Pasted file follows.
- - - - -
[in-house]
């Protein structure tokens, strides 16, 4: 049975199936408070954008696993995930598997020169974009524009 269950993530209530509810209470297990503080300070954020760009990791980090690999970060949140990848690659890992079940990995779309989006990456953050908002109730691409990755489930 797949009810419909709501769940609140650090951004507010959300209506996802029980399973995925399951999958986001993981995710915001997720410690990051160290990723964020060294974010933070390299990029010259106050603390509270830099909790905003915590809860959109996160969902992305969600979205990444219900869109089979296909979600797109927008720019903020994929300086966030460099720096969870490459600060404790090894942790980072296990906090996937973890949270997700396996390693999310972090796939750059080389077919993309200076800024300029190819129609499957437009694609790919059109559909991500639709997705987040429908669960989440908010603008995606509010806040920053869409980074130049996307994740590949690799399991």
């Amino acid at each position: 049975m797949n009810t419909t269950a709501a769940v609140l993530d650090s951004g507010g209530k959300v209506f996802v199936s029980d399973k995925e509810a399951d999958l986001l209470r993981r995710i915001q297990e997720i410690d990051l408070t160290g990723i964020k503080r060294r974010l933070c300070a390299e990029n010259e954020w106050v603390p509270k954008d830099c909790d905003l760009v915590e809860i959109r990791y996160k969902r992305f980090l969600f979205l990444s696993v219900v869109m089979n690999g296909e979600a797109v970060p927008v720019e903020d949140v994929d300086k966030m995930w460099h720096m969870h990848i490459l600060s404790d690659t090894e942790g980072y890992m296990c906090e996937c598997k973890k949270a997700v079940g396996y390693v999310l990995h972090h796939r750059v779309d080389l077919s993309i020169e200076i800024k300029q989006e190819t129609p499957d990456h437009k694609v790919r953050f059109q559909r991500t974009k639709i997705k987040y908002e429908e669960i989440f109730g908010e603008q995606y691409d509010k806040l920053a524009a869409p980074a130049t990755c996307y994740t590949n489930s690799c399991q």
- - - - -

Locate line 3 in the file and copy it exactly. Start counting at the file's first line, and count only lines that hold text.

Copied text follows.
């Amino acid at each position: 049975m797949n009810t419909t269950a709501a769940v609140l993530d650090s951004g507010g209530k959300v209506f996802v199936s029980d399973k995925e509810a399951d999958l986001l209470r993981r995710i915001q297990e997720i410690d990051l408070t160290g990723i964020k503080r060294r974010l933070c300070a390299e990029n010259e954020w106050v603390p509270k954008d830099c909790d905003l760009v915590e809860i959109r990791y996160k969902r992305f980090l969600f979205l990444s696993v219900v869109m089979n690999g296909e979600a797109v970060p927008v720019e903020d949140v994929d300086k966030m995930w460099h720096m969870h990848i490459l600060s404790d690659t090894e942790g980072y890992m296990c906090e996937c598997k973890k949270a997700v079940g396996y390693v999310l990995h972090h796939r750059v779309d080389l077919s993309i020169e200076i800024k300029q989006e190819t129609p499957d990456h437009k694609v790919r953050f059109q559909r991500t974009k639709i997705k987040y908002e429908e669960i989440f109730g908010e603008q995606y691409d509010k806040l920053a524009a869409p980074a130049t990755c996307y994740t590949n489930s690799c399991q």